The Indian Pharmaceutical Alliance, which comprises of 20 pharmaceutical companies which collectively account for around 85 percent of private sector investment on development and pharmaceutical research development in India, has appealed to remove India from the USTR Priority Watch List. In its submission to the USTR for 2018 Special 301 Review, the Alliance has in its help cited several actions taken by the Indian government for improving the IPR environment and enforcement in the country.
In the submission, it has also addressed all major concerns expressed by PhRMA and BIO relating to IPR environment in India, including IPR environment, reducing the patent backlog, enforcement, litigation, compulsory licensing and other concerns. Arguing a case for reviewing the continuance of India on the Priority Watch List, the Alliance said that the administrative improvements in patent issue and enforcement showed in 2015 and 2016 have been maintained and v in 2017.
Adequate examiners are presently set up and the pace of examination of patents has noticeably moved forward. Trademark examination time has been highly decreased to one month.
“We don’t know about offensive proceedings or material disadvantage to US organizations because of patent oppositions. We don’t know about denial of timely injunctions in 2016 and 2017 before the launch of a follow-on generic when a patent for the product is in force and the patented product is in the market. There been no grant of compulsory license over the last five years nor any revocation of patents under Section 66. We have demonstrated that Section 3(d) of the Patents Act only limits secondary patents that don’t upgrade efficacy and typically result in ‘evergreening’. We have also demonstrated that Section 3(d) and Hatch-Waxman provisions are not unique regarding results. Therefore, Section 3(d) should not to be of concern”, it said.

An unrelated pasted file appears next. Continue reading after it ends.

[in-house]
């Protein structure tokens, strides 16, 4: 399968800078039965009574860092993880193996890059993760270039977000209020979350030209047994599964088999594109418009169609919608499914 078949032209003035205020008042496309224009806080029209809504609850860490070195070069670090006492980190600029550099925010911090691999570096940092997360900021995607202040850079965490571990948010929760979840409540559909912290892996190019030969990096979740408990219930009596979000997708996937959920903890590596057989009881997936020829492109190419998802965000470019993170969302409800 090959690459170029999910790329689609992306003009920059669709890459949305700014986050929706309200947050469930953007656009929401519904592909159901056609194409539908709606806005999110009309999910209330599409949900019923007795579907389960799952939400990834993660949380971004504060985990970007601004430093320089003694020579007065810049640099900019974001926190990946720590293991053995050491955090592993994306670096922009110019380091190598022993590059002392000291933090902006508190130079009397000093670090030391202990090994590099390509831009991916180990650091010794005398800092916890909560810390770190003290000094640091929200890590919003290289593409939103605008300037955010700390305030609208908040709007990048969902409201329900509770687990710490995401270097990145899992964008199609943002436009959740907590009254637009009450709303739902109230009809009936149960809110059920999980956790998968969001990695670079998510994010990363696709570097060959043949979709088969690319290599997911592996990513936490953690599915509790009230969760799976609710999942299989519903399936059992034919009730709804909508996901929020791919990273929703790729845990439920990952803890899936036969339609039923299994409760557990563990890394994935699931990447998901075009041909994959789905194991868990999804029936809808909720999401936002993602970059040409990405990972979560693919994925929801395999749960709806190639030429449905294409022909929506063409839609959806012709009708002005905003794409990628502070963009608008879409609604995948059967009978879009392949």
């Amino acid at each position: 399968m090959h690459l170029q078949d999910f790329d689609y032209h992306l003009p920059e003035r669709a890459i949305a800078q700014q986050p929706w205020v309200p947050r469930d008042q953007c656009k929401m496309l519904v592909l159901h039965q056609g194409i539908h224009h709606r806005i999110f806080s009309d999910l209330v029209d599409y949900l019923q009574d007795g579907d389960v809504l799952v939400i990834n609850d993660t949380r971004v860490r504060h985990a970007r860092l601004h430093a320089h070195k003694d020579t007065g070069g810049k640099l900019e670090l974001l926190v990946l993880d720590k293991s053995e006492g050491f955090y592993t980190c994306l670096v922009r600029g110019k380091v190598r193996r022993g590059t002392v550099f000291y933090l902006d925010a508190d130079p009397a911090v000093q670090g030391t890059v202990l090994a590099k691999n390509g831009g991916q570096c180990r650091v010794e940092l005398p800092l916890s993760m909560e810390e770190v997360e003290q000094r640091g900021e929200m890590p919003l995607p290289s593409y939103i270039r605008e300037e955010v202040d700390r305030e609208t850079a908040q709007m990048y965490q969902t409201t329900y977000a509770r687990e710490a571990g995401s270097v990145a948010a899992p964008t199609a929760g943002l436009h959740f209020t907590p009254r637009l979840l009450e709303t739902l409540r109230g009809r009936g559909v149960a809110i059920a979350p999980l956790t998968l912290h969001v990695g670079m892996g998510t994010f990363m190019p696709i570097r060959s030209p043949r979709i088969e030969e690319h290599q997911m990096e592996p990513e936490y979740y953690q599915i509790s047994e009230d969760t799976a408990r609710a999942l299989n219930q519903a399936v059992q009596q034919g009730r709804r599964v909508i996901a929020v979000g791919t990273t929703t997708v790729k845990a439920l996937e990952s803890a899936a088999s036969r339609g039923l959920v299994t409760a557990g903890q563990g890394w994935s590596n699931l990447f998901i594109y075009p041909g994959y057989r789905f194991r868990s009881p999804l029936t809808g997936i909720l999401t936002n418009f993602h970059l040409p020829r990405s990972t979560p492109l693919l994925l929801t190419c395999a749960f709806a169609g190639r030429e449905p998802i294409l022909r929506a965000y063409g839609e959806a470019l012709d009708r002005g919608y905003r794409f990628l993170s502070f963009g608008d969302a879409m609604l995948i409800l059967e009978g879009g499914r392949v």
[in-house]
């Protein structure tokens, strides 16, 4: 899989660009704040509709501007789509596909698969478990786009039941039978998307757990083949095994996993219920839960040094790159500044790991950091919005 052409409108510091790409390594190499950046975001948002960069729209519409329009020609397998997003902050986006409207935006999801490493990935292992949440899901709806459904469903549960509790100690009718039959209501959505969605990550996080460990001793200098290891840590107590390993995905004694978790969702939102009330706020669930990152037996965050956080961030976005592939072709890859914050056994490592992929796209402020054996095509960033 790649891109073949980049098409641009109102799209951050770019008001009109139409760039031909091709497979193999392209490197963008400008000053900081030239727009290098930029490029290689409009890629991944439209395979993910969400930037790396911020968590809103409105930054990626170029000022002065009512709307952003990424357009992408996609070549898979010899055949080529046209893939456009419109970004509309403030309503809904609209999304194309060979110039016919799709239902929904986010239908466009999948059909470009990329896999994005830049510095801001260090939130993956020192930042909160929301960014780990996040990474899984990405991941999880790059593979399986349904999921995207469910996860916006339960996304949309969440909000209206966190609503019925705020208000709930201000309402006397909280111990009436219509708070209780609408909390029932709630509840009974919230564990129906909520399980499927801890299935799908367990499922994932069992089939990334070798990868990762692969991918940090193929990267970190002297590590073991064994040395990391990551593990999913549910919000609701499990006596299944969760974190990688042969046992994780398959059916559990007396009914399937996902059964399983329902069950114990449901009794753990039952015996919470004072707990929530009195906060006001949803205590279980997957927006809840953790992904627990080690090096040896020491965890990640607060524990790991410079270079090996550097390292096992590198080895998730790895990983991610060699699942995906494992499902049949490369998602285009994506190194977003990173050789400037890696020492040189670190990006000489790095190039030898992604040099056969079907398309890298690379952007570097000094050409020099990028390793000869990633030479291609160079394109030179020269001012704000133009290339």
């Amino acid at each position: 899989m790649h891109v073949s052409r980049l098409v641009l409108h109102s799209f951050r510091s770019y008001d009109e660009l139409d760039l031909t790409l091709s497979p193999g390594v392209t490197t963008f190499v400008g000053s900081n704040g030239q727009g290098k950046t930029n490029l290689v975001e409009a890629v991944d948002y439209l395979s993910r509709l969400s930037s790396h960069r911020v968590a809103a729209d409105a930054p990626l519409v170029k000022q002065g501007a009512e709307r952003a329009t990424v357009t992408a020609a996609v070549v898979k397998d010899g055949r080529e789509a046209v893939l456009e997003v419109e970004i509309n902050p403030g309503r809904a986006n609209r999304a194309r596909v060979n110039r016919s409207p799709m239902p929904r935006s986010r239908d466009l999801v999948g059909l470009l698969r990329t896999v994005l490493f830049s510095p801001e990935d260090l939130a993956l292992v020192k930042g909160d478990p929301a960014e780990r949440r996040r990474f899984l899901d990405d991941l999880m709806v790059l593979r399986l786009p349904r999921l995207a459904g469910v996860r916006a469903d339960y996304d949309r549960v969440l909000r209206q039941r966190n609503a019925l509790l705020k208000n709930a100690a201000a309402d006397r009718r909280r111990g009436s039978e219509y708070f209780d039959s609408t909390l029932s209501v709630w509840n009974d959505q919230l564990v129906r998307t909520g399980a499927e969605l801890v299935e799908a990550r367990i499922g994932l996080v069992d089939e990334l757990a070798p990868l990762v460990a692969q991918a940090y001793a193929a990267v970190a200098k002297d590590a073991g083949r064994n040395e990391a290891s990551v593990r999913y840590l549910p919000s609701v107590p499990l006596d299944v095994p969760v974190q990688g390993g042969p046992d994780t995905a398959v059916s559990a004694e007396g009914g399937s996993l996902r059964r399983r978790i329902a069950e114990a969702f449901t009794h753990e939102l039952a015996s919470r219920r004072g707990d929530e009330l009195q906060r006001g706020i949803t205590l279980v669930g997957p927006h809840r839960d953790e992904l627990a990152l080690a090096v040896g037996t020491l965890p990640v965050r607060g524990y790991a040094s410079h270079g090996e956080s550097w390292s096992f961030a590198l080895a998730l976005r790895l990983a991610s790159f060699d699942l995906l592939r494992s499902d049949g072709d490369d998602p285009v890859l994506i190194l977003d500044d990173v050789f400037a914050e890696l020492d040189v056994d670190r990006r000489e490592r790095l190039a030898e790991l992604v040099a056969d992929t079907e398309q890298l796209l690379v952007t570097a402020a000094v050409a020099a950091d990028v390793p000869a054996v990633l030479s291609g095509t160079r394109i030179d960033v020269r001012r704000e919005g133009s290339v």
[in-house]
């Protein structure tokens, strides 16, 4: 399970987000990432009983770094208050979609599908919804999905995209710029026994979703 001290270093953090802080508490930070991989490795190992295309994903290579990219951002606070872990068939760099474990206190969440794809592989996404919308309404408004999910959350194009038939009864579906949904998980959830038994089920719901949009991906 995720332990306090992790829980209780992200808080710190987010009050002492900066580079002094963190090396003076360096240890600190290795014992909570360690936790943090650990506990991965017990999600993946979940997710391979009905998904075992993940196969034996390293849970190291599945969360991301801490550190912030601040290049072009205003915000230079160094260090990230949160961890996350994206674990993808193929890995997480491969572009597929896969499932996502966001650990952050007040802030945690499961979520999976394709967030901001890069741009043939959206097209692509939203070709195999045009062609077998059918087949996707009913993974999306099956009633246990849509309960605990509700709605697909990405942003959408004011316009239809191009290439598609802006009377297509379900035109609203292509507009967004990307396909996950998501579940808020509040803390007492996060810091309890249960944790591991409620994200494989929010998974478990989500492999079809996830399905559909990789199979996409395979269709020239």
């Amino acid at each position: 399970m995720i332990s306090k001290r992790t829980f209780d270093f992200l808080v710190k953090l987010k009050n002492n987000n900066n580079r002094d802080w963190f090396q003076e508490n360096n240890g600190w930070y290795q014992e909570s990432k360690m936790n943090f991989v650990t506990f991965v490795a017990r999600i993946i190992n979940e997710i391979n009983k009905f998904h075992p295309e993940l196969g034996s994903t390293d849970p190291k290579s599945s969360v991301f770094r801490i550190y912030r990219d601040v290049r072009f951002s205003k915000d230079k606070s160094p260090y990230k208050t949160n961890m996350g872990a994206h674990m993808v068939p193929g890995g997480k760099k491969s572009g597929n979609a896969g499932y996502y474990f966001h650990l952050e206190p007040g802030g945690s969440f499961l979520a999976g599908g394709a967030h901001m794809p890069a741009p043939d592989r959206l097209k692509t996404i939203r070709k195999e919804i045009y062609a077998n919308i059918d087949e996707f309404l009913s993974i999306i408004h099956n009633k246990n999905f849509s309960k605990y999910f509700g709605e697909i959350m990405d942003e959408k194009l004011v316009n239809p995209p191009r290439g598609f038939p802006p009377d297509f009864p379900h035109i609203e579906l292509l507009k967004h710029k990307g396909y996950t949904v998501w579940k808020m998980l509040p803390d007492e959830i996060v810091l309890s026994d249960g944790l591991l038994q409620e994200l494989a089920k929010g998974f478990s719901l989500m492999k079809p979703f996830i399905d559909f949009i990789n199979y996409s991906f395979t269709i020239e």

It additionally stated, “We continue to be unclear about the extent of the adverse impact of the lack of exclusivity for US companies. In spite of the fact that general assertions have been made, no specifics have been significant in past products by US companies. We don’t expect that the impact, if any, will be significant as products without patent protection that outlasts information exclusivity are probably not going to be launched in India for commercial reasons. We present that without such information, no awareness should be taken of apprehensions and speculation about possible or potential adverse effects”.
The Alliance further said that the administrative burden cast on US companies by reporting requirements prescribed under the Patents Act isn’t sufficient enough to warrant notice by the USTR. The apprehensions and concerns of the US pharmaceutical industry have figured prominently in the Special 301 Reports of past years and have likely been the major reason behind the placement of India on the Priority Watch List.
It is now certain that substantial and consistent progress has been made by India and overall, Indian laws relating to patents and their application don’t deny adequate and effective protection of IPR; nor do they deny reasonable and equitable market access to the US pharmaceutical industry which depends on intellectual property protection.
“We urge the USTR to consider the removal of India from the Priority Watch List. It would support recognition of the strides that India has made in advancing, protecting and implementing IPR and manage its forward momentum “, the Alliance’s Secretary General D G Shah said in the submission.